Depression worsens during period

SAMHSA’s National Helpline | SAMHSA

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  • SAMHSA’s National Helpline is a free, confidential, 24/7, 365-day-a-year treatment referral and information service (in English and Spanish) for individuals and families facing mental and/or substance use disorders.

    Also visit the online treatment locator.

SAMHSA’s National Helpline, 1-800-662-HELP (4357) (also known as the Treatment Referral Routing Service), or TTY: 1-800-487-4889 is a confidential, free, 24-hour-a-day, 365-day-a-year, information service, in English and Spanish, for individuals and family members facing mental and/or substance use disorders. This service provides referrals to local treatment facilities, support groups, and community-based organizations.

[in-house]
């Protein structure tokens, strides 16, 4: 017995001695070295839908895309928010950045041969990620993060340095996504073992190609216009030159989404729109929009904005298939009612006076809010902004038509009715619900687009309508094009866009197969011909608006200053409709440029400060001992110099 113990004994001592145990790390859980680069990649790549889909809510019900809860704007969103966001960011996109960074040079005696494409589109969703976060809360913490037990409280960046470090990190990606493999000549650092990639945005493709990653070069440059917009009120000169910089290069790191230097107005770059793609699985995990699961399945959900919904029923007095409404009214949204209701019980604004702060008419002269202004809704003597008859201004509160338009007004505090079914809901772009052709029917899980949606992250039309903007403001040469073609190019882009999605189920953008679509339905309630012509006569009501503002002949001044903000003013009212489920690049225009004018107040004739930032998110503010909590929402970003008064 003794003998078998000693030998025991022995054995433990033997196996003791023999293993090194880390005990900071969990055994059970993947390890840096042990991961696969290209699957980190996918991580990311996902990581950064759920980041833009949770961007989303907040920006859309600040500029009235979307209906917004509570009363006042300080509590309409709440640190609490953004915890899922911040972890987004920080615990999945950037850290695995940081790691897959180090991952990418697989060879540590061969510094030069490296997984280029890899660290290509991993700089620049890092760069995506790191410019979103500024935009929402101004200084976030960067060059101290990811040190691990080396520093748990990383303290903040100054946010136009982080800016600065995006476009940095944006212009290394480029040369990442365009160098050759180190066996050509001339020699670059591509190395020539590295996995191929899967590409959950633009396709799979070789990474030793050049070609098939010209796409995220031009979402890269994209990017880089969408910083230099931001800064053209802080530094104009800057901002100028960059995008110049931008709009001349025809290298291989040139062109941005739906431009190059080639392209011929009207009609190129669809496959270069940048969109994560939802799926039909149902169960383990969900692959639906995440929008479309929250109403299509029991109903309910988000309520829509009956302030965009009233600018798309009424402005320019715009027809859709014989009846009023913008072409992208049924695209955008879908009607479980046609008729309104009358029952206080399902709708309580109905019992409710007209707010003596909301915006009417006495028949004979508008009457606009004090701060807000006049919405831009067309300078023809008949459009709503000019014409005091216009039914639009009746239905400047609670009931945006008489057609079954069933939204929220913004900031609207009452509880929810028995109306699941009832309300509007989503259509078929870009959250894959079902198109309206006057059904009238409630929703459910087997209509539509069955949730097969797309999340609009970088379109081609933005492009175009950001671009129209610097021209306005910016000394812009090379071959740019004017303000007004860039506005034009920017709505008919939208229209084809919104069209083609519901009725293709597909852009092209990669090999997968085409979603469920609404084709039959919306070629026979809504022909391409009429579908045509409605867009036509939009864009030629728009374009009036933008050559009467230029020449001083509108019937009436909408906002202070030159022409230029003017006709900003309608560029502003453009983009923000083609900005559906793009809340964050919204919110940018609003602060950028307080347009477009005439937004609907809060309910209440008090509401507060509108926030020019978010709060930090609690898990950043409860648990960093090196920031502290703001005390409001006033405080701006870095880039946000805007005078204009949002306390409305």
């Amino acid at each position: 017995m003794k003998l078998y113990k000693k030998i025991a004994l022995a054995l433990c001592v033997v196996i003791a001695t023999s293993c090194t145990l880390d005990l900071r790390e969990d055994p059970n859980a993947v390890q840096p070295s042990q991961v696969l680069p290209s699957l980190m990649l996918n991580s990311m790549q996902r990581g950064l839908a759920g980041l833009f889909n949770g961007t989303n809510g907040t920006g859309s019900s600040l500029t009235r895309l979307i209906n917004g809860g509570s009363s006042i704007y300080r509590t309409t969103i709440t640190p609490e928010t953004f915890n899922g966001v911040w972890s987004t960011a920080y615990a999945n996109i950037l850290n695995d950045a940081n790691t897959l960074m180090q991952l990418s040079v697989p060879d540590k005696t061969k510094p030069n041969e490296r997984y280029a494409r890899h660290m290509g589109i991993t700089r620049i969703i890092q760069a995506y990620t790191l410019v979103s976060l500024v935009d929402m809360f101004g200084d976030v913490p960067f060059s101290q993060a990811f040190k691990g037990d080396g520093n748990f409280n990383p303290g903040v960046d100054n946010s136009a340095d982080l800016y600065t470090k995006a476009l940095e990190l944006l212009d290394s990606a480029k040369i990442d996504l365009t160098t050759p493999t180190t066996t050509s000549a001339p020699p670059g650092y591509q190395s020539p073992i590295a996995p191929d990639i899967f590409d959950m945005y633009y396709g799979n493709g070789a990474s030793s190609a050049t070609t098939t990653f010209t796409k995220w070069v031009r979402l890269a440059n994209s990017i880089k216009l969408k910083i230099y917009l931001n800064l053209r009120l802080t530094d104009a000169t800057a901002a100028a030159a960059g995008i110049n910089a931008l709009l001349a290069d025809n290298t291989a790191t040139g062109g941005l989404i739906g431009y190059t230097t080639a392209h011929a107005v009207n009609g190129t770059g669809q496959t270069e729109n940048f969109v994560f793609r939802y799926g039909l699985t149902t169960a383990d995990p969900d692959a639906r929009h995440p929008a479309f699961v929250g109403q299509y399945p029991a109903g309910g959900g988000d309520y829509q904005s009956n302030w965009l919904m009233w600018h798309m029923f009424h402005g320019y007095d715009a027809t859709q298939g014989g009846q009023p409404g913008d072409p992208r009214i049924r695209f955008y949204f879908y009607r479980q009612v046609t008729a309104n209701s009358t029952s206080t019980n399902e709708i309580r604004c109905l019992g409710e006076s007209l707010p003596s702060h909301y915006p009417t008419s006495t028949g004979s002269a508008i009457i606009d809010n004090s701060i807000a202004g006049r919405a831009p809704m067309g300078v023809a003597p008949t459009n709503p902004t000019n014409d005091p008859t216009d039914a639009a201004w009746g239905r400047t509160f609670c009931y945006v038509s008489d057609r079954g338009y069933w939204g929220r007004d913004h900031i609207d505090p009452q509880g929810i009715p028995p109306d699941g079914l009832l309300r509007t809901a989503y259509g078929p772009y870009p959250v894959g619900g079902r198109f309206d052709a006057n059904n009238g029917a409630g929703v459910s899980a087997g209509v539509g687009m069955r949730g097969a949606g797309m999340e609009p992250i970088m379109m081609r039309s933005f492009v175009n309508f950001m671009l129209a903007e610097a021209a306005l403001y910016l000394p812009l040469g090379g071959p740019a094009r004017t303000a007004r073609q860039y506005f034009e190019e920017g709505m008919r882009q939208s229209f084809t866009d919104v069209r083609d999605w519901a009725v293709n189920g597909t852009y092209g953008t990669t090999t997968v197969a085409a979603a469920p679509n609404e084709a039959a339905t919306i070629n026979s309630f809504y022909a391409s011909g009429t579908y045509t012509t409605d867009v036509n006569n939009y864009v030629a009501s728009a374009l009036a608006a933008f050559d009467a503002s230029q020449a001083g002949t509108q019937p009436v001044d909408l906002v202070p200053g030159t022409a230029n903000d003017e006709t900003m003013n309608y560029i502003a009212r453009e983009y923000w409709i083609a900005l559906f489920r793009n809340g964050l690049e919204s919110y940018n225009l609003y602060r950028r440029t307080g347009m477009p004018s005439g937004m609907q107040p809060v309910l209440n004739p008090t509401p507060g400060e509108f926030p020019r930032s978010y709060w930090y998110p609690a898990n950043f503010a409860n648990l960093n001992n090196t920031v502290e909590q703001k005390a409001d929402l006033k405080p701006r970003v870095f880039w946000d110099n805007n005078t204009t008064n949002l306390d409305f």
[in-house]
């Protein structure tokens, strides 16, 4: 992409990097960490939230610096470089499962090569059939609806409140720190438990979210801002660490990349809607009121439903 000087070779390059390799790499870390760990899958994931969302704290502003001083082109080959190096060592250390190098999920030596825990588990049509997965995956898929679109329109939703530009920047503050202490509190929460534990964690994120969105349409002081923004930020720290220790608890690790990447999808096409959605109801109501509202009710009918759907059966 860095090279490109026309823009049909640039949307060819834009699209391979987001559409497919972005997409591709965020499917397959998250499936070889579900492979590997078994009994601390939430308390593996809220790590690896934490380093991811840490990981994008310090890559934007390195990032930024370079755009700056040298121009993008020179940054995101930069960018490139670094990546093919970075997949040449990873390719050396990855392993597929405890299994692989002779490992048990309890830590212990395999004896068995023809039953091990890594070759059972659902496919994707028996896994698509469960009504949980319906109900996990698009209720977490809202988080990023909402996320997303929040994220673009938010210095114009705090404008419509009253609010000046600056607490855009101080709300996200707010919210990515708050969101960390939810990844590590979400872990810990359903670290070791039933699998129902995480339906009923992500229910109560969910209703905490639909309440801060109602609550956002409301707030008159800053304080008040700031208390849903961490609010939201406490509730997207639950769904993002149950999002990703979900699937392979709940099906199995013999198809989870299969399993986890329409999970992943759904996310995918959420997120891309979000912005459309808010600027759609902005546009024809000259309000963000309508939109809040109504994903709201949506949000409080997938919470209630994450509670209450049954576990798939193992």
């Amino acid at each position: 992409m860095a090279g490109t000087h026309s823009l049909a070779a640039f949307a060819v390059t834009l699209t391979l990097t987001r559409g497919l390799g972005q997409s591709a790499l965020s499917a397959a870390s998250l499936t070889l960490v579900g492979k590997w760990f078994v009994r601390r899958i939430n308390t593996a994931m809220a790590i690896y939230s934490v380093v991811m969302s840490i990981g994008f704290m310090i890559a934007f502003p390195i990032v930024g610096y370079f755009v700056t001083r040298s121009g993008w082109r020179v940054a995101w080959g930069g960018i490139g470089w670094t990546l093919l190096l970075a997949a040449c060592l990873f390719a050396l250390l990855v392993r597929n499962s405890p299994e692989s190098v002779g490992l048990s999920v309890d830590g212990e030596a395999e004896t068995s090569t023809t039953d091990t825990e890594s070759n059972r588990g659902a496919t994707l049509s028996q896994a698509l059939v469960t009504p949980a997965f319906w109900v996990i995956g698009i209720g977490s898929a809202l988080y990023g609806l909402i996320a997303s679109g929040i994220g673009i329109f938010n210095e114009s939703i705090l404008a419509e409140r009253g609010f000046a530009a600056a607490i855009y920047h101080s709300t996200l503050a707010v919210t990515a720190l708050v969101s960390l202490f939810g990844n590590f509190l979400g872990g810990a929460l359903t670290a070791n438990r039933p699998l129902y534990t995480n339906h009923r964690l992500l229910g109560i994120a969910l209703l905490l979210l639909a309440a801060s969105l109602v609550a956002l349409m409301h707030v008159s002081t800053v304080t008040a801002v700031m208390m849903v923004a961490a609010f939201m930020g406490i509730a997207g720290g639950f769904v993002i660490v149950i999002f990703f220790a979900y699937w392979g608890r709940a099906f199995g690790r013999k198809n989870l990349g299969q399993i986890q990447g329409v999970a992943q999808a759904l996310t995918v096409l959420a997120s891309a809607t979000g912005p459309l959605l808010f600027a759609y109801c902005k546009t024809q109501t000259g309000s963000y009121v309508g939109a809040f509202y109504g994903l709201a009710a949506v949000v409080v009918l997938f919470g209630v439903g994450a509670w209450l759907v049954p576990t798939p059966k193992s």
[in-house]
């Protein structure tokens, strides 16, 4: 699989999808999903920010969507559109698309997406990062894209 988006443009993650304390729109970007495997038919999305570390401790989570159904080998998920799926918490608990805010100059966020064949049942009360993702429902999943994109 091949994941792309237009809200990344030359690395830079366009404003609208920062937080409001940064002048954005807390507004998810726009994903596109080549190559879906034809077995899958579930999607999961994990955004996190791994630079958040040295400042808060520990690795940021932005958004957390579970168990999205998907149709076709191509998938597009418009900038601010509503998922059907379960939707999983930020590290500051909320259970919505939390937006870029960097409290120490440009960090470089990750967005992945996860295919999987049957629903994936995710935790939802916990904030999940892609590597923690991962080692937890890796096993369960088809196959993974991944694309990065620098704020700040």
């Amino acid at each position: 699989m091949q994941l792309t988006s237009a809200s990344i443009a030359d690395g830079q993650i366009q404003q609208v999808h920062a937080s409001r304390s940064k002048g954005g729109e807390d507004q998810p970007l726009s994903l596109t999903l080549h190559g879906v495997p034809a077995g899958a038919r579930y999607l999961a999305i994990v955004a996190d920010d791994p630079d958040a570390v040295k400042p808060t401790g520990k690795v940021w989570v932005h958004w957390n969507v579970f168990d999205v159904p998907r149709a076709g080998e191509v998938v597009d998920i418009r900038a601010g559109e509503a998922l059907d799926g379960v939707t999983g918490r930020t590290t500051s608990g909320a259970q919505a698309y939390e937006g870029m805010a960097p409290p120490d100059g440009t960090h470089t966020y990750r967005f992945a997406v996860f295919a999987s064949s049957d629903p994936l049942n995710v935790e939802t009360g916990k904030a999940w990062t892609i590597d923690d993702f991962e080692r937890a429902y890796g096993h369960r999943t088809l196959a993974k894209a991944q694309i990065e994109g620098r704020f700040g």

Also visit the online treatment locator, or send your zip code via text message: 435748 (HELP4U) to find help near you. Read more about the HELP4U text messaging service.

The service is open 24/7, 365 days a year.

English and Spanish are available if you select the option to speak with a national representative. Currently, the 435748 (HELP4U) text messaging service is only available in English.

In 2020, the Helpline received 833,598 calls. This is a 27 percent increase from 2019, when the Helpline received a total of 656,953 calls for the year.